U.S. companies expect to earn 2.9% on their cash investments this year, according to new research from Greenwich Associates. After earning an average 2.1% in 2004 on cash - well above the average target of 1.4% - companies ratcheted up their 2005 targets.
To reach those higher targets, companies are cutting allocations to triple-A-rated paper to an average 70% from 75% last year and increasing allocations to single-A-rated paper to 10% from 4%. They also increased their allocations to double-A-rated paper to about 14.5% this year from about 13% in 2004.
The Greenwich research also found that while 40% of payments and receipts of U.S. companies are handled electronically, that level is expected to approach 50% in one year.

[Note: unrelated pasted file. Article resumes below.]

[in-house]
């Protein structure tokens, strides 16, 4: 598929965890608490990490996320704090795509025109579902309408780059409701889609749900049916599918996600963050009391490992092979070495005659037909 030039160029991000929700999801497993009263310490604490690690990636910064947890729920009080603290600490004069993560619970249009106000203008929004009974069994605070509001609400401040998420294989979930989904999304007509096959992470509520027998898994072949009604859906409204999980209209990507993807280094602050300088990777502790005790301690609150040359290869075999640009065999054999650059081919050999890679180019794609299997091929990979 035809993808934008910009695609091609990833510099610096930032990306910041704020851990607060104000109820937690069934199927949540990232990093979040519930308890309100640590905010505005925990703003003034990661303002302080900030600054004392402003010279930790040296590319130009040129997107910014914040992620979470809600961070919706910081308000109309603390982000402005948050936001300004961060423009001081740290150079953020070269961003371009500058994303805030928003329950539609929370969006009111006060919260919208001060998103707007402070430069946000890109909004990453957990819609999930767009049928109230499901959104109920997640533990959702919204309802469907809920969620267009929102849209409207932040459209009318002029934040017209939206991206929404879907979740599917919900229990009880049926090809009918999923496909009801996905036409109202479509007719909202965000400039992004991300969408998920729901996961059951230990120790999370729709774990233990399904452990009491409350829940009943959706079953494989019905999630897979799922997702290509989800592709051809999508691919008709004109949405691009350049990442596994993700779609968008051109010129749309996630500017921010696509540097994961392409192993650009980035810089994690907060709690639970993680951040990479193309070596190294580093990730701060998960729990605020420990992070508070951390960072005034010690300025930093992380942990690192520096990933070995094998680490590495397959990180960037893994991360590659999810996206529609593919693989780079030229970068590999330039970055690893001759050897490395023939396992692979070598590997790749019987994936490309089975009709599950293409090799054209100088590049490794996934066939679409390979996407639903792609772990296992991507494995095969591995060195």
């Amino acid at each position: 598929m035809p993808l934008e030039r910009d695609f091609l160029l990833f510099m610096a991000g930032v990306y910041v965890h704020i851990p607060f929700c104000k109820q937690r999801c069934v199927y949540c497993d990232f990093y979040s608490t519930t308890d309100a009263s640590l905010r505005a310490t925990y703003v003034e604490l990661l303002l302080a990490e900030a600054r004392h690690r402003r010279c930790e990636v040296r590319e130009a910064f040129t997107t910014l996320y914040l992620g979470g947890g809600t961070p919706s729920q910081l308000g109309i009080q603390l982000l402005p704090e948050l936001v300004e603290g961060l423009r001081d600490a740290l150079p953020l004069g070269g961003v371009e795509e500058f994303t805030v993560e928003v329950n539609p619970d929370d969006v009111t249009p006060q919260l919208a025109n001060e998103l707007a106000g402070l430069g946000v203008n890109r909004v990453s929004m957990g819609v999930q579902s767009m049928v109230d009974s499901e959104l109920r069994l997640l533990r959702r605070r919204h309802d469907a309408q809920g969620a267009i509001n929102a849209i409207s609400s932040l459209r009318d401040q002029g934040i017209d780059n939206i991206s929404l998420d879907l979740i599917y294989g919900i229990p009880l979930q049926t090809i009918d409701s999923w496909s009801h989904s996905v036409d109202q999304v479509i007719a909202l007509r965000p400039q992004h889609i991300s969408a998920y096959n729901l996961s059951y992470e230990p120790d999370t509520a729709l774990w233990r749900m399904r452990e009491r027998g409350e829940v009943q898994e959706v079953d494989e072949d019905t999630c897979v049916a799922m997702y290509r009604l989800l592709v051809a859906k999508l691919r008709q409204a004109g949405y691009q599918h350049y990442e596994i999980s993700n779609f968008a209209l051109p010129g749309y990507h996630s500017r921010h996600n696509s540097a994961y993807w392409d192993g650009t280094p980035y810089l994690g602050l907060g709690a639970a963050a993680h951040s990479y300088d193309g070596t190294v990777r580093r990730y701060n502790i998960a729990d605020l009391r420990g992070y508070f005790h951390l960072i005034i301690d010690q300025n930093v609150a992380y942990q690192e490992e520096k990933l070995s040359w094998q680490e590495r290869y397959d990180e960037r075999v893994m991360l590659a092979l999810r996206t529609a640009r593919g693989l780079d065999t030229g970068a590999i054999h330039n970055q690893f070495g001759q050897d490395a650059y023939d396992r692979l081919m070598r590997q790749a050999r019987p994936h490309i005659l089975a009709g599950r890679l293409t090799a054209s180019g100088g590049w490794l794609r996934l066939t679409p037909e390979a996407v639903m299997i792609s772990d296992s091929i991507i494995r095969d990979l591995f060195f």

Increasing electronic capabilities are also changing the relationship between companies and their banks, according to Greenwich.
"The 'electronification' of the cash management business has made relationships between companies and their providers much more complex," Greenwich consultant Pete Garrison said in the report. "It has also made the process of switching service providers much more difficult, time consuming and expensive."
As a result, companies are cutting back on the number of banks they use and are maintaining existing relationships over a longer period of time. Some companies are concentrating as much as 85% of their cash management business with their top three banks.
More than 10% of companies surveyed by Greenwich also cited concerns about credit availability as a reason for using fewer banks.